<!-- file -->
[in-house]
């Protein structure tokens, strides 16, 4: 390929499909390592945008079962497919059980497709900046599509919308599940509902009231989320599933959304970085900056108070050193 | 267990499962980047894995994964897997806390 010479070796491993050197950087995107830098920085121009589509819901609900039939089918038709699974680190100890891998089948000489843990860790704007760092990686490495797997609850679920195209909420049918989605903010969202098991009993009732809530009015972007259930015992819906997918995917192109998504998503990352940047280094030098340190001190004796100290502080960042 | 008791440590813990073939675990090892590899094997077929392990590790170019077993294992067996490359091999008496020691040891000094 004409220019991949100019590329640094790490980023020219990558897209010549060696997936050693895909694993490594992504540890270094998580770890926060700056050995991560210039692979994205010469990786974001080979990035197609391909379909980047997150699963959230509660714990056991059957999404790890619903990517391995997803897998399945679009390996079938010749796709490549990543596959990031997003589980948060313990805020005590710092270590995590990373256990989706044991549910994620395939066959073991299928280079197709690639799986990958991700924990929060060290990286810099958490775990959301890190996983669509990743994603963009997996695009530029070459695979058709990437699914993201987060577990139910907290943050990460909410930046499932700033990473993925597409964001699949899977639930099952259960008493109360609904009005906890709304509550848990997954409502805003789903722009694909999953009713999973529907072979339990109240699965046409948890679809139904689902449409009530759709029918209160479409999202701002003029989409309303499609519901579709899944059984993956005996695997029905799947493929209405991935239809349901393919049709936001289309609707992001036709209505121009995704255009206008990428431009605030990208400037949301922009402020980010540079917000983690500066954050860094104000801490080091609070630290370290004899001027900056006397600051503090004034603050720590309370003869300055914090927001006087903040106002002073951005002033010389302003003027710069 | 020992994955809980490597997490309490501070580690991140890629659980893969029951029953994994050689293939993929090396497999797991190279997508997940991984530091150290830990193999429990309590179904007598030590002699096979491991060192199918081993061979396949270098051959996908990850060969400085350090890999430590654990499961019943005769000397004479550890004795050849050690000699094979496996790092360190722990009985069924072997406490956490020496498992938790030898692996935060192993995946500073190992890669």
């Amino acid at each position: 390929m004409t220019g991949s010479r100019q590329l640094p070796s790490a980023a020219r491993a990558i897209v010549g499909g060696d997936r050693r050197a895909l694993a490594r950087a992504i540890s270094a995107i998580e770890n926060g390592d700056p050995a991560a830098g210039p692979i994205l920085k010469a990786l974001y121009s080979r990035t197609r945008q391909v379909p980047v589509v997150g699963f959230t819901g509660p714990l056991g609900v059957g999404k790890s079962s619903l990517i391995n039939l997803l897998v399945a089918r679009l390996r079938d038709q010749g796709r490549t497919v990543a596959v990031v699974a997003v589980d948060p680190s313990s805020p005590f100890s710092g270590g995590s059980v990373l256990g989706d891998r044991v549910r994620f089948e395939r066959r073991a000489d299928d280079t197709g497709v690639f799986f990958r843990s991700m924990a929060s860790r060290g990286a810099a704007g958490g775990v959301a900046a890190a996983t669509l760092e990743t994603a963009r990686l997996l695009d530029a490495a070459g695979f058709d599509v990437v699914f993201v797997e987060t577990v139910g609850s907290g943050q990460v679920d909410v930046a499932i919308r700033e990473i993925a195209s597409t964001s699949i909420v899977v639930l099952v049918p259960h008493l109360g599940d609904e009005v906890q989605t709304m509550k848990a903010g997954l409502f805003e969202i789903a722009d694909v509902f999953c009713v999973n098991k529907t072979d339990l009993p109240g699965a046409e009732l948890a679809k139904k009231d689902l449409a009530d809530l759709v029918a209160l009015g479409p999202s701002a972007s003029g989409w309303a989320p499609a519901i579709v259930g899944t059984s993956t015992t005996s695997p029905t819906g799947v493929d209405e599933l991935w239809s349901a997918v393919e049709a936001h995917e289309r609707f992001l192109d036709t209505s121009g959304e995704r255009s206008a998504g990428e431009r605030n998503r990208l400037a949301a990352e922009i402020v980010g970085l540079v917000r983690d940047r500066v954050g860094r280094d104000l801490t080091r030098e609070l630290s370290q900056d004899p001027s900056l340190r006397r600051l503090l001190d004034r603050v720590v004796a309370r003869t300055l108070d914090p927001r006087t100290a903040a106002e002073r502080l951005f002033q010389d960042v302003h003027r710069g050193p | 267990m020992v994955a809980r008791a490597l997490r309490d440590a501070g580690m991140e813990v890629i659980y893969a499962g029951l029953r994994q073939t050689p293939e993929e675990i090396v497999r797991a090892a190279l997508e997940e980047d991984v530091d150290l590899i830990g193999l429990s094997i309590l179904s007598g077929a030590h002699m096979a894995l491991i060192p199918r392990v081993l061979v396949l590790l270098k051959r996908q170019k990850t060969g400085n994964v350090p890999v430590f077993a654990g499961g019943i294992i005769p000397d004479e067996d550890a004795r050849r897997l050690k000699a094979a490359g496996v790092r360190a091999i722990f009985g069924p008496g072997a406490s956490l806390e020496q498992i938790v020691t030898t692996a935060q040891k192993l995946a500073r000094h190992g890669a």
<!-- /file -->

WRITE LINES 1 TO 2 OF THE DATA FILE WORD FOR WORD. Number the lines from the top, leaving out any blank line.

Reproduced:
[in-house]
């Protein structure tokens, strides 16, 4: 390929499909390592945008079962497919059980497709900046599509919308599940509902009231989320599933959304970085900056108070050193 | 267990499962980047894995994964897997806390 010479070796491993050197950087995107830098920085121009589509819901609900039939089918038709699974680190100890891998089948000489843990860790704007760092990686490495797997609850679920195209909420049918989605903010969202098991009993009732809530009015972007259930015992819906997918995917192109998504998503990352940047280094030098340190001190004796100290502080960042 | 008791440590813990073939675990090892590899094997077929392990590790170019077993294992067996490359091999008496020691040891000094 004409220019991949100019590329640094790490980023020219990558897209010549060696997936050693895909694993490594992504540890270094998580770890926060700056050995991560210039692979994205010469990786974001080979990035197609391909379909980047997150699963959230509660714990056991059957999404790890619903990517391995997803897998399945679009390996079938010749796709490549990543596959990031997003589980948060313990805020005590710092270590995590990373256990989706044991549910994620395939066959073991299928280079197709690639799986990958991700924990929060060290990286810099958490775990959301890190996983669509990743994603963009997996695009530029070459695979058709990437699914993201987060577990139910907290943050990460909410930046499932700033990473993925597409964001699949899977639930099952259960008493109360609904009005906890709304509550848990997954409502805003789903722009694909999953009713999973529907072979339990109240699965046409948890679809139904689902449409009530759709029918209160479409999202701002003029989409309303499609519901579709899944059984993956005996695997029905799947493929209405991935239809349901393919049709936001289309609707992001036709209505121009995704255009206008990428431009605030990208400037949301922009402020980010540079917000983690500066954050860094104000801490080091609070630290370290004899001027900056006397600051503090004034603050720590309370003869300055914090927001006087903040106002002073951005002033010389302003003027710069 | 020992994955809980490597997490309490501070580690991140890629659980893969029951029953994994050689293939993929090396497999797991190279997508997940991984530091150290830990193999429990309590179904007598030590002699096979491991060192199918081993061979396949270098051959996908990850060969400085350090890999430590654990499961019943005769000397004479550890004795050849050690000699094979496996790092360190722990009985069924072997406490956490020496498992938790030898692996935060192993995946500073190992890669």